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Vol 21 No 11 Nov/Dec 2016

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This book is now Out of Print.
A new edition has been published, the details can be seen here:
Hard Cases in Wicked Legal Systems: Pathologies of Legality 2nd ed isbn 9780199532216

Hard Cases in Wicked Legal Systems: South African Law in the Perspective of Legal Philosophy

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ISBN13: 9780198252924
ISBN: 0198252927
New Edition ISBN: 9780199532216
Published: May 1991
Publisher: Oxford University Press
Country of Publication: UK
Format: Hardback
Price: Out of print



The wicked legal system, one whose laws have been made the instrument of a repugnant moral ideology, has played an important part in recent jurisprudential debate. It seems to be clear support for the argument of legal positivists, who insist on a distinction between law and morality, and to be an insurmountable obstacle to critics of positivism who reject that distinction.

This work evaluates this debate. Its basis is a detailed study of judicial interpretations of the apartheid laws of South Africa and a brief study of recent English judicial decisions, mainly on statutes and executive decisions dealing with matters of state security. The case study shows that particular conceptions of law and of the rule of law determined the reasoning both of judges whose decisions facilitated official policy and of judges whose decisions resisted that policy.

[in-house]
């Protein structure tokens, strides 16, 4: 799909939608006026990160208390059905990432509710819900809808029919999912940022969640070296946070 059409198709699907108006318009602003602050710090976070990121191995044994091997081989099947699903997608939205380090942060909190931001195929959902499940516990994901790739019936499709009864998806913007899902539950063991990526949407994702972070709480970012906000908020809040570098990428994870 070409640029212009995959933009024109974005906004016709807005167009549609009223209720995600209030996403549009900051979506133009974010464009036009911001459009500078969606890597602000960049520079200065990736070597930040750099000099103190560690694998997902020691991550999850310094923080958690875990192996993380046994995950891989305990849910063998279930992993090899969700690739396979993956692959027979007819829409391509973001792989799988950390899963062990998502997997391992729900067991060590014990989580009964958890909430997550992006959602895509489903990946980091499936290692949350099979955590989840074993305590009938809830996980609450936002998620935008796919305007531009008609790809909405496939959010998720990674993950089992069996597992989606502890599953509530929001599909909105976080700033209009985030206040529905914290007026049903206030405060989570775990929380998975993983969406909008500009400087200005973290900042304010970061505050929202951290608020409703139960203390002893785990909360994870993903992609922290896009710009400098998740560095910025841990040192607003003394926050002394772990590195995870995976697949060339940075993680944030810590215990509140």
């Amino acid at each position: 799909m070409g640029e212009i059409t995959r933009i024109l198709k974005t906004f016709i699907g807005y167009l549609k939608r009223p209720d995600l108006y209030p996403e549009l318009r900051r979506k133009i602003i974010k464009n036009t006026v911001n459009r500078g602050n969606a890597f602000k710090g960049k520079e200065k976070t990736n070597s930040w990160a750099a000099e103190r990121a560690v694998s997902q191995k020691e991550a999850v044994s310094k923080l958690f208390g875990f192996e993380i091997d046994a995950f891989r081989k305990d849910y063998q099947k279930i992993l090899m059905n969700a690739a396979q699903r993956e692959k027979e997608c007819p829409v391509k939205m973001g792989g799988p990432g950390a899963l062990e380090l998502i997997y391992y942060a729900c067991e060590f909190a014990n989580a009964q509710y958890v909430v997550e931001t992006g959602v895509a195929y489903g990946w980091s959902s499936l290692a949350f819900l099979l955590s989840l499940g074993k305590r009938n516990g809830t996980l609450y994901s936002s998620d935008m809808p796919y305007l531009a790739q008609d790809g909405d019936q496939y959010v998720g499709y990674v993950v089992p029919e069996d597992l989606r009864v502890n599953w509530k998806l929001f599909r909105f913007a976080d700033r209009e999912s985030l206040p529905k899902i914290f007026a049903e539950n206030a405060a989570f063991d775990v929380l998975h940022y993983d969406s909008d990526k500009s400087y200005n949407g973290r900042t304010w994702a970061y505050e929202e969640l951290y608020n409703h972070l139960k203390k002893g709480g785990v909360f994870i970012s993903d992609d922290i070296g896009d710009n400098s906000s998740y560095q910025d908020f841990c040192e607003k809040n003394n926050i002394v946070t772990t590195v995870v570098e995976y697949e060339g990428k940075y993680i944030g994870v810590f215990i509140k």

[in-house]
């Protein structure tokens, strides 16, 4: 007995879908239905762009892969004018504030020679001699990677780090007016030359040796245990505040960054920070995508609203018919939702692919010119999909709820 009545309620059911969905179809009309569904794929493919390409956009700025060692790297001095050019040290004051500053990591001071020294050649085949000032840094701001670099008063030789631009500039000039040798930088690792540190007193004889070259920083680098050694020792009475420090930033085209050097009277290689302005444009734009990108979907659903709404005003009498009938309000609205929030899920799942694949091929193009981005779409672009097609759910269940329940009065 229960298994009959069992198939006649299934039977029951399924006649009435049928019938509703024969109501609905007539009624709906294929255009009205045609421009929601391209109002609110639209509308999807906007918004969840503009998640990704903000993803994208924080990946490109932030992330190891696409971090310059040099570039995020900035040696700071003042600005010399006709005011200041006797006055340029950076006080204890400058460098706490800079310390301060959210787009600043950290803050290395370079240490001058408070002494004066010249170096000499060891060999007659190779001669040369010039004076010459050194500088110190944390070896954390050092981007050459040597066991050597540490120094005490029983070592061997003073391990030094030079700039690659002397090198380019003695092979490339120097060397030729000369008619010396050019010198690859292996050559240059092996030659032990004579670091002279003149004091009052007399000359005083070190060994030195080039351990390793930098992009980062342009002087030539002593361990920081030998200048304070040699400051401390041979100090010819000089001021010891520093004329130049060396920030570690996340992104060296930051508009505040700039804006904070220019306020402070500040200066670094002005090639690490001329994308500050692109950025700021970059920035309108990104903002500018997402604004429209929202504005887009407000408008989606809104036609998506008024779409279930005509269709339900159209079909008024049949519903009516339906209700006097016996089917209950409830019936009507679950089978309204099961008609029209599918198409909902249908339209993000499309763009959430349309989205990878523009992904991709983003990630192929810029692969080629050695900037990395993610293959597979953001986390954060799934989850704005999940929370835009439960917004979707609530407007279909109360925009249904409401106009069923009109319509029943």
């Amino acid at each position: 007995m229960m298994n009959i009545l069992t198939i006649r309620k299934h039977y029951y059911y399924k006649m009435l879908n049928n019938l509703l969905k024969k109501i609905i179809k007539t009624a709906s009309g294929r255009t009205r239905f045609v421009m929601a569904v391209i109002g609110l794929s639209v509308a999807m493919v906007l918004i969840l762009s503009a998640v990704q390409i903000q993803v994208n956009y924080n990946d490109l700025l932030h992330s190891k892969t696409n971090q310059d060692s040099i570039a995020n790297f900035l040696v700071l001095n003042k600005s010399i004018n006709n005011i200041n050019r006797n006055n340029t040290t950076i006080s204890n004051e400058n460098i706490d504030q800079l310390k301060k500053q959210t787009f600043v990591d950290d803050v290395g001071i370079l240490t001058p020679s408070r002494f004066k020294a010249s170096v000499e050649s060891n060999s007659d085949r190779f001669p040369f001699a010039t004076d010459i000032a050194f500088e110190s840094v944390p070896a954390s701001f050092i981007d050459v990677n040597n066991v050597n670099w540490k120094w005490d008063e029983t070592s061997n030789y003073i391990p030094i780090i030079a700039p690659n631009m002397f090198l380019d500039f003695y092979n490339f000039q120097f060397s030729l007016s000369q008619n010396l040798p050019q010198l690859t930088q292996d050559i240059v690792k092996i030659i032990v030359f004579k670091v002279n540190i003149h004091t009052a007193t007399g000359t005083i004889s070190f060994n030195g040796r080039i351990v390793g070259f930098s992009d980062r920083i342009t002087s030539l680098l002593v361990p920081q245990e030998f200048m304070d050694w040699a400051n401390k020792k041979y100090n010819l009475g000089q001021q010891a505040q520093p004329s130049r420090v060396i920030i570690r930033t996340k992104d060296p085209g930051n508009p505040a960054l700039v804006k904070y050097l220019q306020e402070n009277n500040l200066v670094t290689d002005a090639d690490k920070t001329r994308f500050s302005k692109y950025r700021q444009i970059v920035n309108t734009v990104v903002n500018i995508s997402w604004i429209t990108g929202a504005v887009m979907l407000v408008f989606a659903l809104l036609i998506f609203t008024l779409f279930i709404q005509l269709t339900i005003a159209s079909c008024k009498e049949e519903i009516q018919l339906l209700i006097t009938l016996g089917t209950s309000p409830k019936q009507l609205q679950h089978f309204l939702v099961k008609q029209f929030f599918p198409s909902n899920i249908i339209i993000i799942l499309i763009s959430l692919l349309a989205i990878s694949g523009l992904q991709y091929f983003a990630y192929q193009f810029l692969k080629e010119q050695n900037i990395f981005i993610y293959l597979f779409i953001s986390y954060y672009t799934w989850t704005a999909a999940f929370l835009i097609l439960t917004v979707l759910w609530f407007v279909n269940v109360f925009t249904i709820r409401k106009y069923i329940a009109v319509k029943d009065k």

The surprising conclusion is that positivism does not produce healthy legal practice. It would be far better for judges to adopt the morally charged conception of law put forward by positivism's critics, most notably Ronald Dworkin. It is argued that this conclusion prompts a novel understanding both of the positivist tradition and of the resources in common legal systems available to positivism's critics.

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Subjects:
South Africa, Other Jurisdictions
Contents:
Judicial obligation and the rule of law
politics and history
adjudication and racial segregation
adjudication and national security
entrenchment and dissent
the common law revival
the war against law
the English experience
positivism and the plain fact approach
the legitimacy of law
appendices - legislation and unreasonableness, the plain fact approach 1970-1990.